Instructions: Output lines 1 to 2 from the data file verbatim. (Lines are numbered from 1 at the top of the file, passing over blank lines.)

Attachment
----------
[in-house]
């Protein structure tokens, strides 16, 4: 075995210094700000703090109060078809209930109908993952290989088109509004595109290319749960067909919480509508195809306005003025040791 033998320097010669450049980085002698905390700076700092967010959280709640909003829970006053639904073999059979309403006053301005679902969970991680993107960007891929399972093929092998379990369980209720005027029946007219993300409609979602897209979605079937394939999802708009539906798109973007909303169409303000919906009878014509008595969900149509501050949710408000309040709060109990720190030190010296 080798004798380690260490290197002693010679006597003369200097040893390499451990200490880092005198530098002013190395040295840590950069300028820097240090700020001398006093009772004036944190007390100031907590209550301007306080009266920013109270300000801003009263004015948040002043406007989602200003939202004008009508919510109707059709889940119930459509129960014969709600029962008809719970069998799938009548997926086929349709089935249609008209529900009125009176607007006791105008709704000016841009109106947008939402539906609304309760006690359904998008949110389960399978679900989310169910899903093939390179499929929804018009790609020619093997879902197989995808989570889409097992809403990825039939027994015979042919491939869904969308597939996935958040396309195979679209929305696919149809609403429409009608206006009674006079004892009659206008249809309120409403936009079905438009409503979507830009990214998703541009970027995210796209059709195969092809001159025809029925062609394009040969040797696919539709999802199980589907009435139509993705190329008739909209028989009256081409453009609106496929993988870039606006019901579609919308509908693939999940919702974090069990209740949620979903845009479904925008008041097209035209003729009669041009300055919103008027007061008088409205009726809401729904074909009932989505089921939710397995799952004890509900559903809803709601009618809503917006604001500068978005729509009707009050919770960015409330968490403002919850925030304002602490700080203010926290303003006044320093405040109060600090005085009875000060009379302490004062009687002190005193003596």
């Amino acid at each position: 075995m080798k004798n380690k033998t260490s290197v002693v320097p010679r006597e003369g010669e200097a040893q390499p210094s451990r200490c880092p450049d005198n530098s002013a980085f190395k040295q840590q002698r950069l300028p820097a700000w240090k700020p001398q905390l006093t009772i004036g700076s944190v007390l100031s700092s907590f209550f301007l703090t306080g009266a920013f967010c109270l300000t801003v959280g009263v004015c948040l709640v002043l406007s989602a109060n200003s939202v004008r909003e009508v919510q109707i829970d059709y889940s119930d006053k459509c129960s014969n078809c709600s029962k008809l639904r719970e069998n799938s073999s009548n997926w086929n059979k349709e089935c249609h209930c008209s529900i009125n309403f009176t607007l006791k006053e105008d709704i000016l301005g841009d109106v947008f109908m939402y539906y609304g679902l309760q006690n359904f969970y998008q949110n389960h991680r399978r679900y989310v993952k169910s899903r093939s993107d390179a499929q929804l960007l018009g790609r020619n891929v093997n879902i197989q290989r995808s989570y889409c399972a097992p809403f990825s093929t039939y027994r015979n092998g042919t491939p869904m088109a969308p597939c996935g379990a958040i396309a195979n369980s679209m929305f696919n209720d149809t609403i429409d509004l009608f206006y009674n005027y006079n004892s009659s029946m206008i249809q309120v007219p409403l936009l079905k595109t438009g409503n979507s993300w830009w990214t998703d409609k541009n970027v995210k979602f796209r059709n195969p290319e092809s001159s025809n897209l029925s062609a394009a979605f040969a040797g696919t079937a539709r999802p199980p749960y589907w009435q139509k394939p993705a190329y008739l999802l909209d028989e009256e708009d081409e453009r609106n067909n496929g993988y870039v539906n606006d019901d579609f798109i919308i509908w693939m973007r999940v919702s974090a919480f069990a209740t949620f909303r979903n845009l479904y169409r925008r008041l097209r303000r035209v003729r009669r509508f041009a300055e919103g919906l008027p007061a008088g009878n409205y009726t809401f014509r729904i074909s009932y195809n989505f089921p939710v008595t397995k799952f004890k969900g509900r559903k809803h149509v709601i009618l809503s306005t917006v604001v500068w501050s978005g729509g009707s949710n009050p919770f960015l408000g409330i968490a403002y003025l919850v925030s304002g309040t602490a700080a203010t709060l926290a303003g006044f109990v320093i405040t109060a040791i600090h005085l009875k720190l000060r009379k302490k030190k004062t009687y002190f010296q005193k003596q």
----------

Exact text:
[in-house]
């Protein structure tokens, strides 16, 4: 075995210094700000703090109060078809209930109908993952290989088109509004595109290319749960067909919480509508195809306005003025040791 033998320097010669450049980085002698905390700076700092967010959280709640909003829970006053639904073999059979309403006053301005679902969970991680993107960007891929399972093929092998379990369980209720005027029946007219993300409609979602897209979605079937394939999802708009539906798109973007909303169409303000919906009878014509008595969900149509501050949710408000309040709060109990720190030190010296 080798004798380690260490290197002693010679006597003369200097040893390499451990200490880092005198530098002013190395040295840590950069300028820097240090700020001398006093009772004036944190007390100031907590209550301007306080009266920013109270300000801003009263004015948040002043406007989602200003939202004008009508919510109707059709889940119930459509129960014969709600029962008809719970069998799938009548997926086929349709089935249609008209529900009125009176607007006791105008709704000016841009109106947008939402539906609304309760006690359904998008949110389960399978679900989310169910899903093939390179499929929804018009790609020619093997879902197989995808989570889409097992809403990825039939027994015979042919491939869904969308597939996935958040396309195979679209929305696919149809609403429409009608206006009674006079004892009659206008249809309120409403936009079905438009409503979507830009990214998703541009970027995210796209059709195969092809001159025809029925062609394009040969040797696919539709999802199980589907009435139509993705190329008739909209028989009256081409453009609106496929993988870039606006019901579609919308509908693939999940919702974090069990209740949620979903845009479904925008008041097209035209003729009669041009300055919103008027007061008088409205009726809401729904074909009932989505089921939710397995799952004890509900559903809803709601009618809503917006604001500068978005729509009707009050919770960015409330968490403002919850925030304002602490700080203010926290303003006044320093405040109060600090005085009875000060009379302490004062009687002190005193003596």